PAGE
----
How To Expunge a Criminal Record in Orange County
Record expungement is when all records of your arrest, charge, or conviction are eliminated. This has obvious benefits when applying to jobs, and can also help if you get in trouble with the law in the future. However, the procedure to expunge your record is tricky, which is why FindLaw has put together some information about the process for erasing your criminal history in Orange County.
Step One: Obtain Your Criminal Record
Before you can erase your record, you need to know what it contains. Try consulting the court papers you received at the time of your conviction or contacting the Superior Court from the county in which you were convicted to obtain an order of judgment. If all else fails, the California State Department of Justice, Criminal Record Review Unit has criminal records information for the entire state of California. You'll probably need to contact the Review Unit if your case is over ten years old. Just follow the instructions on their website, or contact them by telephone at (916) 227-3400 (also, ask about a fee waiver, although you'll need proof of low income).
Step Two: Gather the Necessary Information
You should be able to glean this information from your criminal record. Specifically, you need to know the:
- Docket number;
- Date of conviction and/or plea;
- Code name and section number you were convicted of violating;
- Verdict or plea;
- Probation terms and length, and whether it was formal or informal probation;
- Fines, restitution, or reimbursement you were required to pay (if applicable);
- Prison sentence, if applicable, and your release date; and
- Date your parole ended, if applicable.
Step Three: Determine Whether Your Record is Eligible for Dismissal
If you have served state prison time and are still on parole, you are ineligible to petition the court to dismiss your case. Also, certain crimes are not eligible for expungement, including certain vehicle code violations and sex offenses.
If you were convicted of a misdemeanor and have completed probation (or were never sentenced to probation), you are eligible for expungement. If you are still on misdemeanor probation, you must request to terminate your probation early under Penal Code section 1203.3(a). File a Motion to Terminate Probation by following this guide (PDF).
If you were convicted of a felony, you are ineligible for expungement unless you petition the court to reduce your felony to a misdemeanor under Penal Code section 17(b). You use the same Petition for Dismissal form as below. Note that if you are on probation, you must file a Motion to Terminate Probation, as detailed above.
Step Four: File a Petition for Dismissal
California expungement law is governed by Penal Code section 1203.4 and 1203.4a (you'll have to scroll down). Section 1203.4 governs cases where probation was granted, while section 1203.4a governs cases where probation was denied. Either way, you'll need to file this Petition for Dismissal(PDF) form with the court. If you mail the Petition to the court, make sure you include this Proof of Service form (if you file it in person, the Proof of Service is unnecessary).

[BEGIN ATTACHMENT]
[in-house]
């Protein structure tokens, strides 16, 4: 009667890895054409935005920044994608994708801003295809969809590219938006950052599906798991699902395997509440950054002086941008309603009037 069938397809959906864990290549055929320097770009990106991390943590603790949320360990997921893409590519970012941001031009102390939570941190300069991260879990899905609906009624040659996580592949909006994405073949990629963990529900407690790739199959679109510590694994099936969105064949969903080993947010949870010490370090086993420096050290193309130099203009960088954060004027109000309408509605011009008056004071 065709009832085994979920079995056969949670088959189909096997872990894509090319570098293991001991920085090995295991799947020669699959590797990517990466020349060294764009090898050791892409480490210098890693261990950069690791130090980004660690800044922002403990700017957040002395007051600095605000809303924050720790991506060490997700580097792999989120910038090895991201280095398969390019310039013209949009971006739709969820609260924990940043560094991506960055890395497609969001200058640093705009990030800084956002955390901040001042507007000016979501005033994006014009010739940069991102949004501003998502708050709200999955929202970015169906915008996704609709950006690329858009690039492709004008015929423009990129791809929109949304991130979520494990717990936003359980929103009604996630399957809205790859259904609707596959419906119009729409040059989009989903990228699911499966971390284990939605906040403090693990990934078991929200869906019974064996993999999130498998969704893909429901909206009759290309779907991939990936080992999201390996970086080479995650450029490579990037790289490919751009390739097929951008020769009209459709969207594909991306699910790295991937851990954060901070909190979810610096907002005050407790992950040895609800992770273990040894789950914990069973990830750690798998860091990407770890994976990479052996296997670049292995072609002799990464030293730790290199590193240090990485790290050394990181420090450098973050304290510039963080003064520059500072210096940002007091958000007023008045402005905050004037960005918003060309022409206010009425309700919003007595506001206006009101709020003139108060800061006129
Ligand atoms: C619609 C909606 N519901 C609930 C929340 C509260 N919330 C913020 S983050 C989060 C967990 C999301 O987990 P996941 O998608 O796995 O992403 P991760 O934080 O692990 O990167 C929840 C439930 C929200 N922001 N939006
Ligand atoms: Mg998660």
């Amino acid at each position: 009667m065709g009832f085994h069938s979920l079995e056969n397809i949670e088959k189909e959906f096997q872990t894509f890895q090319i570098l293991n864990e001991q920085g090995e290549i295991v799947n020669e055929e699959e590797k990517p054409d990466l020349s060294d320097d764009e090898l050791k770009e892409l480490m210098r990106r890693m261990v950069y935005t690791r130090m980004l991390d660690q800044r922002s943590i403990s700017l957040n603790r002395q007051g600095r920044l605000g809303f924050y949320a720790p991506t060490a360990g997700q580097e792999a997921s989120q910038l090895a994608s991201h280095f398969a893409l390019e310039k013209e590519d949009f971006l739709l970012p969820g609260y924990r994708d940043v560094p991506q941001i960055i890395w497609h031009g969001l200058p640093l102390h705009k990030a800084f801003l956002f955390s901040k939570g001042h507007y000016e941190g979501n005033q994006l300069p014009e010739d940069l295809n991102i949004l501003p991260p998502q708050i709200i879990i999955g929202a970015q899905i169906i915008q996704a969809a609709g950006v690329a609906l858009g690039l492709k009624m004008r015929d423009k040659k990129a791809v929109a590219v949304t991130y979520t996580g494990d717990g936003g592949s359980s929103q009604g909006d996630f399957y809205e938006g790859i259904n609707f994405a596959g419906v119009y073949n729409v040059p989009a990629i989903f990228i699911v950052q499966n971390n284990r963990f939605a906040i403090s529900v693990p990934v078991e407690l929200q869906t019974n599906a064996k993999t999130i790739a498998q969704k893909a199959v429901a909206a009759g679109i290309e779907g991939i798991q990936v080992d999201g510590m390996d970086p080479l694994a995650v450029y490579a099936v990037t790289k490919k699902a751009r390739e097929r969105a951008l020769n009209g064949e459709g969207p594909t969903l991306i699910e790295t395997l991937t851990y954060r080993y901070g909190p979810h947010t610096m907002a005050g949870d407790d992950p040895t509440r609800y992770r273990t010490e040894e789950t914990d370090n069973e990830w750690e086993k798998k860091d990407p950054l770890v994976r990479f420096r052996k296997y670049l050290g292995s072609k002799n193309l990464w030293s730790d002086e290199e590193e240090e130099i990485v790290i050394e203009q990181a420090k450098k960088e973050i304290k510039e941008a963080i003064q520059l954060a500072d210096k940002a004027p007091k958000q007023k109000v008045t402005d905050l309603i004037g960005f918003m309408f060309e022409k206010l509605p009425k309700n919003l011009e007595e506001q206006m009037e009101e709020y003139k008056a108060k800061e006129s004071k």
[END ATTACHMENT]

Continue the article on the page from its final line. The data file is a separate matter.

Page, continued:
A petition under section 1203.4 costs $120, while a petition under section 1203.4a costs $60.
Step Five: If All Else Fails, Obtain a Certificate of Rehabilitation
If you are not eligible for expungement, don't despair! You may still receive a Certificate of Rehabilitation if you were convicted of a felony and committed to a state prison, institution, or agency (under certain circumstances). These certificates are governed by Penal Code section 4852.01.
This process is quite complicated, so it may be a good idea to contact counsel or the Orange County Public Defender. If you want to attempt it alone, follow this guide and use this form(PDF) to complete the process.
If you were convicted of possession of marijuana for personal use, your case is automatically erased from your record after two years under Health and Safety Code sections 11361.5 and 11361.7. However, note that convictions for cultivation, sales, or transportation don't qualify for automatic expungement.
Your juvenile convictions appear on your criminal record. However, when you turn 18, you are eligible to seal your juvenile record, but this is NOT automatic. Contact Orange County Juvenile Court Records to request the form for sealing your juvenile record. Once your records are sealed, no one can gain access to them and they will be completely destroyed after five years from the date of sealing.
The Orange County Public Defender's Office has a "New Leaf Program" designed to assists those who are seeking a fresh start. They may be able to help with improved opportunities for employment by sealing and expunging records, or helping you obtain a Certificate of Rehabilitation when expungement is not an option.
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